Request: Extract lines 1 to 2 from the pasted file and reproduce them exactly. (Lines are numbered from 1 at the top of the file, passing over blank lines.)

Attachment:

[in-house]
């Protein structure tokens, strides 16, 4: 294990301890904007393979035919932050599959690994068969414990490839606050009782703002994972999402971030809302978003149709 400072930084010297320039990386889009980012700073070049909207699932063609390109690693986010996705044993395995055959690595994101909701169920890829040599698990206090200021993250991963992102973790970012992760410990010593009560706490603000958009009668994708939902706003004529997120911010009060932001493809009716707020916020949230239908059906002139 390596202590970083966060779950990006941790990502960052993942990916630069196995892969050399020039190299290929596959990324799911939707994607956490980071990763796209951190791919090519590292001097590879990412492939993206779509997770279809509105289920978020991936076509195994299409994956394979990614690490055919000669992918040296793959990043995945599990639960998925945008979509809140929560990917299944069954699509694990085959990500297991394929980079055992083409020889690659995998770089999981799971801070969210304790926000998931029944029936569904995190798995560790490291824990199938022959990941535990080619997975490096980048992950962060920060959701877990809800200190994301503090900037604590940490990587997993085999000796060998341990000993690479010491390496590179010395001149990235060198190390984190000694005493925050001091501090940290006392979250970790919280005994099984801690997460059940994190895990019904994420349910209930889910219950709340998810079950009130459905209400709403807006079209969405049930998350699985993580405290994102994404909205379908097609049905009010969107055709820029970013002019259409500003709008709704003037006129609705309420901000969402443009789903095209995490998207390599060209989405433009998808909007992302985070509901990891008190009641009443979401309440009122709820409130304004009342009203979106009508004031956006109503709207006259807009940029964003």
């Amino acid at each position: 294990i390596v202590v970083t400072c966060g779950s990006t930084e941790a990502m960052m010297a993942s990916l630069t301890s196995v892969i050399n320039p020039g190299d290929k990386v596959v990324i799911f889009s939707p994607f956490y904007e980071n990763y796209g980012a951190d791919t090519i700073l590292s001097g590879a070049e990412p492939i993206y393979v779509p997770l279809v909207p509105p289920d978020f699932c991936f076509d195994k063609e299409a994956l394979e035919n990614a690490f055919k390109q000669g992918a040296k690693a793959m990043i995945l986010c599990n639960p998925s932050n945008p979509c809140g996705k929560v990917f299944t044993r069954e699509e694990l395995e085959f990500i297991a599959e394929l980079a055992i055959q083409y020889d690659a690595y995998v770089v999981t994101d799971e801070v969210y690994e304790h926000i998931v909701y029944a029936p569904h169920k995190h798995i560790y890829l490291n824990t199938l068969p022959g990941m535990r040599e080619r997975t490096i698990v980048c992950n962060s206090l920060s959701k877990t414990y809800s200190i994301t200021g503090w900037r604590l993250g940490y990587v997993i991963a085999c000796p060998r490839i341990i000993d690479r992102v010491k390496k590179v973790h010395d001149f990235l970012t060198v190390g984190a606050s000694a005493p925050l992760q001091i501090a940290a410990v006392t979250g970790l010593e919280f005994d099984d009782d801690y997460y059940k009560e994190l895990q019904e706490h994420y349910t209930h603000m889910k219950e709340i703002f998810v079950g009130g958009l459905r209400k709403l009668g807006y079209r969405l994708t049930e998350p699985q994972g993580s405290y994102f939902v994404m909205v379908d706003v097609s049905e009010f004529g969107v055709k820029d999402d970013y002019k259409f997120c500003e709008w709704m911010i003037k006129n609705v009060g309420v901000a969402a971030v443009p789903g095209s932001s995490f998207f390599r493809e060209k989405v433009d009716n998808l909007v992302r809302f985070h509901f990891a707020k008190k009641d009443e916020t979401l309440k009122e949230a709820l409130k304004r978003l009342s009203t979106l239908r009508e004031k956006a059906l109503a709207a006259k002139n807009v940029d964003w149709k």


[in-house]
């Protein structure tokens, strides 16, 4: 294990301890904007393979035919932050599959690994068969414990490839606050009782703002994972999402971030809302978003149709 400072930084010297320039990386889009980012700073070049909207699932063609390109690693986010996705044993395995055959690595994101909701169920890829040599698990206090200021993250991963992102973790970012992760410990010593009560706490603000958009009668994708939902706003004529997120911010009060932001493809009716707020916020949230239908059906002139 390596202590970083966060779950990006941790990502960052993942990916630069196995892969050399020039190299290929596959990324799911939707994607956490980071990763796209951190791919090519590292001097590879990412492939993206779509997770279809509105289920978020991936076509195994299409994956394979990614690490055919000669992918040296793959990043995945599990639960998925945008979509809140929560990917299944069954699509694990085959990500297991394929980079055992083409020889690659995998770089999981799971801070969210304790926000998931029944029936569904995190798995560790490291824990199938022959990941535990080619997975490096980048992950962060920060959701877990809800200190994301503090900037604590940490990587997993085999000796060998341990000993690479010491390496590179010395001149990235060198190390984190000694005493925050001091501090940290006392979250970790919280005994099984801690997460059940994190895990019904994420349910209930889910219950709340998810079950009130459905209400709403807006079209969405049930998350699985993580405290994102994404909205379908097609049905009010969107055709820029970013002019259409500003709008709704003037006129609705309420901000969402443009789903095209995490998207390599060209989405433009998808909007992302985070509901990891008190009641009443979401309440009122709820409130304004009342009203979106009508004031956006109503709207006259807009940029964003």